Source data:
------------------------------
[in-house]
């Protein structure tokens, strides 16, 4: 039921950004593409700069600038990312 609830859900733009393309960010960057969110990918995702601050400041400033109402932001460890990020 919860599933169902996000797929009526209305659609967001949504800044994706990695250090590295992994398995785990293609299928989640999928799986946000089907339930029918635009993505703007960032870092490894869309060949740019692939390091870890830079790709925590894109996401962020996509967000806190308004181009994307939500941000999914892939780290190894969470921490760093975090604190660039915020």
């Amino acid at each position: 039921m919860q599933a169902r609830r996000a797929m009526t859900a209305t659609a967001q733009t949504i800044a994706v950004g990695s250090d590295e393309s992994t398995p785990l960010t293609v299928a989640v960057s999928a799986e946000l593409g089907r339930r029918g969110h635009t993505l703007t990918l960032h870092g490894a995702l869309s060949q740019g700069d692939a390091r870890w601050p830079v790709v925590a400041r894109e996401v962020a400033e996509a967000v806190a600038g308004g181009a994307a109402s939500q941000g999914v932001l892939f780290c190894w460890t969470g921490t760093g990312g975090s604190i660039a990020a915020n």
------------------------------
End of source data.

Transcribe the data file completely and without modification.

[in-house]
């Protein structure tokens, strides 16, 4: 039921950004593409700069600038990312 609830859900733009393309960010960057969110990918995702601050400041400033109402932001460890990020 919860599933169902996000797929009526209305659609967001949504800044994706990695250090590295992994398995785990293609299928989640999928799986946000089907339930029918635009993505703007960032870092490894869309060949740019692939390091870890830079790709925590894109996401962020996509967000806190308004181009994307939500941000999914892939780290190894969470921490760093975090604190660039915020």
């Amino acid at each position: 039921m919860q599933a169902r609830r996000a797929m009526t859900a209305t659609a967001q733009t949504i800044a994706v950004g990695s250090d590295e393309s992994t398995p785990l960010t293609v299928a989640v960057s999928a799986e946000l593409g089907r339930r029918g969110h635009t993505l703007t990918l960032h870092g490894a995702l869309s060949q740019g700069d692939a390091r870890w601050p830079v790709v925590a400041r894109e996401v962020a400033e996509a967000v806190a600038g308004g181009a994307a109402s939500q941000g999914v932001l892939f780290c190894w460890t969470g921490t760093g990312g975090s604190i660039a990020a915020n």